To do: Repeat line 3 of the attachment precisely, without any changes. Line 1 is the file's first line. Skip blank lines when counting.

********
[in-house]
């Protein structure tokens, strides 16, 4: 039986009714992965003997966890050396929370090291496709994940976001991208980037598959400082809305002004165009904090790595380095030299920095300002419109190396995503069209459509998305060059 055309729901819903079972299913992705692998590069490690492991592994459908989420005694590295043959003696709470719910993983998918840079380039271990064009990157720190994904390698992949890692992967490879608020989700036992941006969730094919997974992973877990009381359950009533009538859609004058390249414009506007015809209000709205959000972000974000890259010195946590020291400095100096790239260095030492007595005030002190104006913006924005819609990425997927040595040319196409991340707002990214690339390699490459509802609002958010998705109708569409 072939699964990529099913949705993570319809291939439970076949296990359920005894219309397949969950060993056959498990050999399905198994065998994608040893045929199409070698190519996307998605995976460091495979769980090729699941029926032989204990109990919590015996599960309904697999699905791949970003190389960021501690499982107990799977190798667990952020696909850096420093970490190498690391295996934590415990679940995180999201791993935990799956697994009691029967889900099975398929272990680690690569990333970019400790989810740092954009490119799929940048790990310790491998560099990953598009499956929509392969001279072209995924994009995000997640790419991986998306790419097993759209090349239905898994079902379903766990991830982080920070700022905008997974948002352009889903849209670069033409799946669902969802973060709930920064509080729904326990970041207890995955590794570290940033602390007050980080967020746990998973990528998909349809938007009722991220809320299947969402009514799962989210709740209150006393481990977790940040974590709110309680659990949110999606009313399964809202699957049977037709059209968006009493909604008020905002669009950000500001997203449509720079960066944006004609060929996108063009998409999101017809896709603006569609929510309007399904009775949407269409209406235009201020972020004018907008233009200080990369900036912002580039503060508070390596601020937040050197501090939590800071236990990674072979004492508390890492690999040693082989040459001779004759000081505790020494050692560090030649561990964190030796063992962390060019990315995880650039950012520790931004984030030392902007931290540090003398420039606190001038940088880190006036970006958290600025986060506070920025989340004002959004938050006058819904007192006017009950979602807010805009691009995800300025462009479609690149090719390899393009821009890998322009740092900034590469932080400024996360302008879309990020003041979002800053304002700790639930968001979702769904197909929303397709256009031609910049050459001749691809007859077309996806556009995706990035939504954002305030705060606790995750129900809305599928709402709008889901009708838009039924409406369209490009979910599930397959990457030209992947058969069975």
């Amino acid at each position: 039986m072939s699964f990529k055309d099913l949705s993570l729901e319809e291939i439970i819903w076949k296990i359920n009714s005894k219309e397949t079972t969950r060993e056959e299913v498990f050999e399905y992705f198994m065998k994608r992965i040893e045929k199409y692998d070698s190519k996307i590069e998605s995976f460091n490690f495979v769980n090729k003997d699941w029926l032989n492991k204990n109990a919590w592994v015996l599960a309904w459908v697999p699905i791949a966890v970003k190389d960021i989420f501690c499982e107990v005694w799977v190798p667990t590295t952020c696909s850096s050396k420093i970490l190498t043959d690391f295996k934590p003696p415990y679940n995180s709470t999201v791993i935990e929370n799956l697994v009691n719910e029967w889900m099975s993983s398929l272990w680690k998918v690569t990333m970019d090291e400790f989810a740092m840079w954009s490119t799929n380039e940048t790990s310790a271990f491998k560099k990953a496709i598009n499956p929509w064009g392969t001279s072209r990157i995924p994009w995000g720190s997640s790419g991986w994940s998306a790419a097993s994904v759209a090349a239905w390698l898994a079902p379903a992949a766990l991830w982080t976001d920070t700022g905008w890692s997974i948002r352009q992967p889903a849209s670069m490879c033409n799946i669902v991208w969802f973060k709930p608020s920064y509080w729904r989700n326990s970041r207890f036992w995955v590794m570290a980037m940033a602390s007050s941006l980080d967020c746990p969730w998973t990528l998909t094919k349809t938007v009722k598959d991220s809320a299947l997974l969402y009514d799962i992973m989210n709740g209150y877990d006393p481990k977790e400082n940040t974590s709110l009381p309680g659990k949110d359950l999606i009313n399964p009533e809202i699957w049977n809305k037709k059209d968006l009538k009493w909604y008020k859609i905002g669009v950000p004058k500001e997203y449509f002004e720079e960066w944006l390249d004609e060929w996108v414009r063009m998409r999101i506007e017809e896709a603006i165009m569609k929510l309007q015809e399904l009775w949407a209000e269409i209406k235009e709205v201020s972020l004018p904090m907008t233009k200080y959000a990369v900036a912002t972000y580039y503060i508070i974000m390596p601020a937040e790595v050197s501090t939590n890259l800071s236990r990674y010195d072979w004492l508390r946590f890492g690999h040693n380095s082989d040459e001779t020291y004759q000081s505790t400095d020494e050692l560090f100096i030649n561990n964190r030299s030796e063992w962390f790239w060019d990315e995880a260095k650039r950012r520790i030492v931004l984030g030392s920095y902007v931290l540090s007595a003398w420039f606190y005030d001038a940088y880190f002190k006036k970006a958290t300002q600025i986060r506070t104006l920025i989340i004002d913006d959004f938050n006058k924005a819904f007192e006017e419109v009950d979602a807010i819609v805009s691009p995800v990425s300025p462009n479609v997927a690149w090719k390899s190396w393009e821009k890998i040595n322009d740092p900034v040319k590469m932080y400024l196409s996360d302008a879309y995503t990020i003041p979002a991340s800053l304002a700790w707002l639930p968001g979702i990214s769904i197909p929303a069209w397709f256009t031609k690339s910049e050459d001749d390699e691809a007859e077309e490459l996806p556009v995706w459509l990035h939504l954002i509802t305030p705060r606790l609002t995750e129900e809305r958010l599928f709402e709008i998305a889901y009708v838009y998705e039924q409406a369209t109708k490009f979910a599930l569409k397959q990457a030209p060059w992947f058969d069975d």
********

């Amino acid at each position: 039986m072939s699964f990529k055309d099913l949705s993570l729901e319809e291939i439970i819903w076949k296990i359920n009714s005894k219309e397949t079972t969950r060993e056959e299913v498990f050999e399905y992705f198994m065998k994608r992965i040893e045929k199409y692998d070698s190519k996307i590069e998605s995976f460091n490690f495979v769980n090729k003997d699941w029926l032989n492991k204990n109990a919590w592994v015996l599960a309904w459908v697999p699905i791949a966890v970003k190389d960021i989420f501690c499982e107990v005694w799977v190798p667990t590295t952020c696909s850096s050396k420093i970490l190498t043959d690391f295996k934590p003696p415990y679940n995180s709470t999201v791993i935990e929370n799956l697994v009691n719910e029967w889900m099975s993983s398929l272990w680690k998918v690569t990333m970019d090291e400790f989810a740092m840079w954009s490119t799929n380039e940048t790990s310790a271990f491998k560099k990953a496709i598009n499956p929509w064009g392969t001279s072209r990157i995924p994009w995000g720190s997640s790419g991986w994940s998306a790419a097993s994904v759209a090349a239905w390698l898994a079902p379903a992949a766990l991830w982080t976001d920070t700022g905008w890692s997974i948002r352009q992967p889903a849209s670069m490879c033409n799946i669902v991208w969802f973060k709930p608020s920064y509080w729904r989700n326990s970041r207890f036992w995955v590794m570290a980037m940033a602390s007050s941006l980080d967020c746990p969730w998973t990528l998909t094919k349809t938007v009722k598959d991220s809320a299947l997974l969402y009514d799962i992973m989210n709740g209150y877990d006393p481990k977790e400082n940040t974590s709110l009381p309680g659990k949110d359950l999606i009313n399964p009533e809202i699957w049977n809305k037709k059209d968006l009538k009493w909604y008020k859609i905002g669009v950000p004058k500001e997203y449509f002004e720079e960066w944006l390249d004609e060929w996108v414009r063009m998409r999101i506007e017809e896709a603006i165009m569609k929510l309007q015809e399904l009775w949407a209000e269409i209406k235009e709205v201020s972020l004018p904090m907008t233009k200080y959000a990369v900036a912002t972000y580039y503060i508070i974000m390596p601020a937040e790595v050197s501090t939590n890259l800071s236990r990674y010195d072979w004492l508390r946590f890492g690999h040693n380095s082989d040459e001779t020291y004759q000081s505790t400095d020494e050692l560090f100096i030649n561990n964190r030299s030796e063992w962390f790239w060019d990315e995880a260095k650039r950012r520790i030492v931004l984030g030392s920095y902007v931290l540090s007595a003398w420039f606190y005030d001038a940088y880190f002190k006036k970006a958290t300002q600025i986060r506070t104006l920025i989340i004002d913006d959004f938050n006058k924005a819904f007192e006017e419109v009950d979602a807010i819609v805009s691009p995800v990425s300025p462009n479609v997927a690149w090719k390899s190396w393009e821009k890998i040595n322009d740092p900034v040319k590469m932080y400024l196409s996360d302008a879309y995503t990020i003041p979002a991340s800053l304002a700790w707002l639930p968001g979702i990214s769904i197909p929303a069209w397709f256009t031609k690339s910049e050459d001749d390699e691809a007859e077309e490459l996806p556009v995706w459509l990035h939504l954002i509802t305030p705060r606790l609002t995750e129900e809305r958010l599928f709402e709008i998305a889901y009708v838009y998705e039924q409406a369209t109708k490009f979910a599930l569409k397959q990457a030209p060059w992947f058969d069975d």